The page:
After repeated delays, the European Commission last week released its proposed Euro 7 pollution rules, succeeding Euro 6, which came into force in 2014. This is significant because they will most likely be the final internal-combustion engine regulations enacted in Europe, with the EU requiring the sales of only zero-emission vehicles after 2035.
Automakers had fought against the new rules, arguing that money spent on new compliance measures could better be invested in lowering the cost of electrification, and that there will be little need for new rules because the proportion of internal-combustion engine sales will continue to fall ahead of the 2035 zero-emission deadline.
Stellantis CEO Carlos Tavares recently called Euro 7 a "diversion from the major goal of electrification."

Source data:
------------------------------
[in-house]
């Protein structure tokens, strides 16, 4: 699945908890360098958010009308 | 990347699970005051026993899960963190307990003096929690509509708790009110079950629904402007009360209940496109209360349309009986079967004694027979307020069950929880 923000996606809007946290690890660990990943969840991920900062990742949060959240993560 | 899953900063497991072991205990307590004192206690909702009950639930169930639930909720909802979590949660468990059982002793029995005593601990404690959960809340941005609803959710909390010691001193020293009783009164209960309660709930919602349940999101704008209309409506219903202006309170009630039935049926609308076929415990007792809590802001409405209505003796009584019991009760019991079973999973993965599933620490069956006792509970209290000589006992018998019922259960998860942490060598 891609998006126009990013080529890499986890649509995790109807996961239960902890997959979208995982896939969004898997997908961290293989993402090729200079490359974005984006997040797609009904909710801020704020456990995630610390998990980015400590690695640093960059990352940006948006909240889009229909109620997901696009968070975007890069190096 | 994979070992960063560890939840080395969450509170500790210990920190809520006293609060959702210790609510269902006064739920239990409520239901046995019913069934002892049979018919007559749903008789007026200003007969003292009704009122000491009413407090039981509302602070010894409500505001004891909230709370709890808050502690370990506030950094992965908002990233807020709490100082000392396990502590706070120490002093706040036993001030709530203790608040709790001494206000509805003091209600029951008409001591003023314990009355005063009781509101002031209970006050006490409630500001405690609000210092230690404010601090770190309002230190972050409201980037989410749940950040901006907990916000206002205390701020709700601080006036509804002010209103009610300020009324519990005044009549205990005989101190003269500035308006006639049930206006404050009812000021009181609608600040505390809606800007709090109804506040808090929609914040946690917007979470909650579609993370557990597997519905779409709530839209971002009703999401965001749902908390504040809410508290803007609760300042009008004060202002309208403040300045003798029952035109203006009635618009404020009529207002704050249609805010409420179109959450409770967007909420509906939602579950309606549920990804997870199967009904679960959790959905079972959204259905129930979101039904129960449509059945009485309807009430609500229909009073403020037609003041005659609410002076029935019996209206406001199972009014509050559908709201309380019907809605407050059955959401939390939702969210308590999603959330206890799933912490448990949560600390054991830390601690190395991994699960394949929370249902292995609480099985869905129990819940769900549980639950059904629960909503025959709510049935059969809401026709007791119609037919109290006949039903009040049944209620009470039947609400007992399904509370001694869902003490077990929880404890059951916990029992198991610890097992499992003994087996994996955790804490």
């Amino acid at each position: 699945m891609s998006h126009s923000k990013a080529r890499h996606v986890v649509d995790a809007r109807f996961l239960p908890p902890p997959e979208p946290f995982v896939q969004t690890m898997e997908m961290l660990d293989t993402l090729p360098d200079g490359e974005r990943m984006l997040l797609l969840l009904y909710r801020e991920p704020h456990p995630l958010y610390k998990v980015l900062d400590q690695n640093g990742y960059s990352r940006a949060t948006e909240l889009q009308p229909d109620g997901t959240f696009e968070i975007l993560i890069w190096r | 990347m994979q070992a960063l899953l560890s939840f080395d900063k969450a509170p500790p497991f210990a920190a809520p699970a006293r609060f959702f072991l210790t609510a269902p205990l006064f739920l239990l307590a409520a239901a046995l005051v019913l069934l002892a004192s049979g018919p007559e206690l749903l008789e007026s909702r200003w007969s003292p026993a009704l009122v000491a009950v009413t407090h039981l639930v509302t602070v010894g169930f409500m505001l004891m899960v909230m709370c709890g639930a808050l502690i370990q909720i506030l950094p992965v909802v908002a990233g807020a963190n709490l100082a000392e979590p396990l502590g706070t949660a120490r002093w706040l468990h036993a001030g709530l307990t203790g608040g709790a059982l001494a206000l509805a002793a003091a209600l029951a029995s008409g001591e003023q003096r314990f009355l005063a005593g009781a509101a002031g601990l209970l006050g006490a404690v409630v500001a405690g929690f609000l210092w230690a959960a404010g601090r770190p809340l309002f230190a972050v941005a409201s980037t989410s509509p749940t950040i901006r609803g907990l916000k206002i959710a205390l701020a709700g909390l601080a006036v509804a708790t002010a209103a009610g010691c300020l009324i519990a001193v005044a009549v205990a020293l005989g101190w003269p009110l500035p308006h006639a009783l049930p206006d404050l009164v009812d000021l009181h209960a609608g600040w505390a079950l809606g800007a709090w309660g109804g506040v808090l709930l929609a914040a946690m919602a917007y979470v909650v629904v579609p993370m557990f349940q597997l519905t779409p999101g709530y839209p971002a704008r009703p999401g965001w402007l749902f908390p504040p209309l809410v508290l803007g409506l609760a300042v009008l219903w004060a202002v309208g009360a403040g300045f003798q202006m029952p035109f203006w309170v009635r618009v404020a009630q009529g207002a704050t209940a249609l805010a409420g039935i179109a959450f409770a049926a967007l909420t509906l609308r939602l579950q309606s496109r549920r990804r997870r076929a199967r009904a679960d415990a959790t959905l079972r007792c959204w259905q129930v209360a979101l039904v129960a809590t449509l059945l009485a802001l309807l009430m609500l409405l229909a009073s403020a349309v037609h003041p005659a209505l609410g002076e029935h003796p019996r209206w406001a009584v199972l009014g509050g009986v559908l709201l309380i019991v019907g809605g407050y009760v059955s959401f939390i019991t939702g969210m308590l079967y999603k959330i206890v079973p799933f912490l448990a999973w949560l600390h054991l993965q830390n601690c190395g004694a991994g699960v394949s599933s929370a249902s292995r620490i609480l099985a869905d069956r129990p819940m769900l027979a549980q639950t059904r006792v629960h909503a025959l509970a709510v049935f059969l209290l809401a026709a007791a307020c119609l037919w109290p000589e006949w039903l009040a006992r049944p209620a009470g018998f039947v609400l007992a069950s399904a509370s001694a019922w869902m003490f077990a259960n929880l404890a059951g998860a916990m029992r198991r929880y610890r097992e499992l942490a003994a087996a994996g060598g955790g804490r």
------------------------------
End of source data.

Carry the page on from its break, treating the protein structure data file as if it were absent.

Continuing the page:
The recent surge in inflation -- and car prices -- in Europe has added force to that argument. Whether that had an effect on the European Commission is unclear, but the proposed Euro 7 rules were not as strict as some automakers had feared.
Nonetheless, they mark a clear break from Euro 6, notably unifying the standards for diesel and gasoline vehicles on pollutants such as nitrogen oxides (NOx), toughening targets for trucks and buses, and setting limits on brake dust and tire particles -- which will make up the main source of pollution from road transport in the zero-emission age.
The regulations are now subject to ratification by the European Parliament and Council. The expectation is that they will go into effect for passenger cars and vans in July 2025, with trucks and buses in 2027.
Reaction to the proposal was mixed last week, but there are some clear (and not so clear) winners and loses.